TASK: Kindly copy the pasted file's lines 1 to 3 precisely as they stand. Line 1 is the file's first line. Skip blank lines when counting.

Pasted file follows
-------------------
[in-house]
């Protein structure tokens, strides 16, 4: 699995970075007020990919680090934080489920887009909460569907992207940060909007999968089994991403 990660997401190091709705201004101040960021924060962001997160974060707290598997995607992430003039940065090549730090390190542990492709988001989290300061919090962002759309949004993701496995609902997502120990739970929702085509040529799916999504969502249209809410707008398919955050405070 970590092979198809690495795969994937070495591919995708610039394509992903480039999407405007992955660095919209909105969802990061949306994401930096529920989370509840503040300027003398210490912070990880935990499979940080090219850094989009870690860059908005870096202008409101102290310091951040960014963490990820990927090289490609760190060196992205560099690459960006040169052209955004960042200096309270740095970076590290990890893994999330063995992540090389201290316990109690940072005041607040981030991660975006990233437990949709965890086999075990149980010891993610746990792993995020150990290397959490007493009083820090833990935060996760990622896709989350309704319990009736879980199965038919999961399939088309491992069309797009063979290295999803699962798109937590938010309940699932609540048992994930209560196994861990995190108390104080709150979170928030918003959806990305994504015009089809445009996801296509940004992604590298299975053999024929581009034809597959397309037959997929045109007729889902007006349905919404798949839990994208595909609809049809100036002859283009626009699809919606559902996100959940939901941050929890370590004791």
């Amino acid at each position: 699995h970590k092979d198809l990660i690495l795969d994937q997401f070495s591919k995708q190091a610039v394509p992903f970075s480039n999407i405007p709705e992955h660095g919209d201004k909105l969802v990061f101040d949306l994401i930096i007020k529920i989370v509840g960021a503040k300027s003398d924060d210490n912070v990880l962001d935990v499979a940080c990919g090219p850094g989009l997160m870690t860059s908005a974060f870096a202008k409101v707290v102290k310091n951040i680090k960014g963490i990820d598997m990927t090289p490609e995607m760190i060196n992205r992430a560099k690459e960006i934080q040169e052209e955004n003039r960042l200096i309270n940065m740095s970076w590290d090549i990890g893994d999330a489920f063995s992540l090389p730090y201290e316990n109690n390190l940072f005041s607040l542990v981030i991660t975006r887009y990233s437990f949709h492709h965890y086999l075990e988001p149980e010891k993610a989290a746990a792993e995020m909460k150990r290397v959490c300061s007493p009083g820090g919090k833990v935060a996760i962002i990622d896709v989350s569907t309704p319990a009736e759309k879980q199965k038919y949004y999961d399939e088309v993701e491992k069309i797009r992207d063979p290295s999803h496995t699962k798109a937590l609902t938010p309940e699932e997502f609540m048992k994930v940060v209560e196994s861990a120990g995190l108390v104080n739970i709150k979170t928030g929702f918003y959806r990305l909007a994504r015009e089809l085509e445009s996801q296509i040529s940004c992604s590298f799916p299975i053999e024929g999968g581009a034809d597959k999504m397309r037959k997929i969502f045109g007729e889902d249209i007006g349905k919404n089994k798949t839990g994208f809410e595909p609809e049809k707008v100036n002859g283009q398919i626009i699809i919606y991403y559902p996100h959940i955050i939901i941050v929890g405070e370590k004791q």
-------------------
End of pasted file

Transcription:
[in-house]
């Protein structure tokens, strides 16, 4: 699995970075007020990919680090934080489920887009909460569907992207940060909007999968089994991403 990660997401190091709705201004101040960021924060962001997160974060707290598997995607992430003039940065090549730090390190542990492709988001989290300061919090962002759309949004993701496995609902997502120990739970929702085509040529799916999504969502249209809410707008398919955050405070 970590092979198809690495795969994937070495591919995708610039394509992903480039999407405007992955660095919209909105969802990061949306994401930096529920989370509840503040300027003398210490912070990880935990499979940080090219850094989009870690860059908005870096202008409101102290310091951040960014963490990820990927090289490609760190060196992205560099690459960006040169052209955004960042200096309270740095970076590290990890893994999330063995992540090389201290316990109690940072005041607040981030991660975006990233437990949709965890086999075990149980010891993610746990792993995020150990290397959490007493009083820090833990935060996760990622896709989350309704319990009736879980199965038919999961399939088309491992069309797009063979290295999803699962798109937590938010309940699932609540048992994930209560196994861990995190108390104080709150979170928030918003959806990305994504015009089809445009996801296509940004992604590298299975053999024929581009034809597959397309037959997929045109007729889902007006349905919404798949839990994208595909609809049809100036002859283009626009699809919606559902996100959940939901941050929890370590004791």
């Amino acid at each position: 699995h970590k092979d198809l990660i690495l795969d994937q997401f070495s591919k995708q190091a610039v394509p992903f970075s480039n999407i405007p709705e992955h660095g919209d201004k909105l969802v990061f101040d949306l994401i930096i007020k529920i989370v509840g960021a503040k300027s003398d924060d210490n912070v990880l962001d935990v499979a940080c990919g090219p850094g989009l997160m870690t860059s908005a974060f870096a202008k409101v707290v102290k310091n951040i680090k960014g963490i990820d598997m990927t090289p490609e995607m760190i060196n992205r992430a560099k690459e960006i934080q040169e052209e955004n003039r960042l200096i309270n940065m740095s970076w590290d090549i990890g893994d999330a489920f063995s992540l090389p730090y201290e316990n109690n390190l940072f005041s607040l542990v981030i991660t975006r887009y990233s437990f949709h492709h965890y086999l075990e988001p149980e010891k993610a989290a746990a792993e995020m909460k150990r290397v959490c300061s007493p009083g820090g919090k833990v935060a996760i962002i990622d896709v989350s569907t309704p319990a009736e759309k879980q199965k038919y949004y999961d399939e088309v993701e491992k069309i797009r992207d063979p290295s999803h496995t699962k798109a937590l609902t938010p309940e699932e997502f609540m048992k994930v940060v209560e196994s861990a120990g995190l108390v104080n739970i709150k979170t928030g929702f918003y959806r990305l909007a994504r015009e089809l085509e445009s996801q296509i040529s940004c992604s590298f799916p299975i053999e024929g999968g581009a034809d597959k999504m397309r037959k997929i969502f045109g007729e889902d249209i007006g349905k919404n089994k798949t839990g994208f809410e595909p609809e049809k707008v100036n002859g283009q398919i626009i699809i919606y991403y559902p996100h959940i955050i939901i941050v929890g405070e370590k004791q």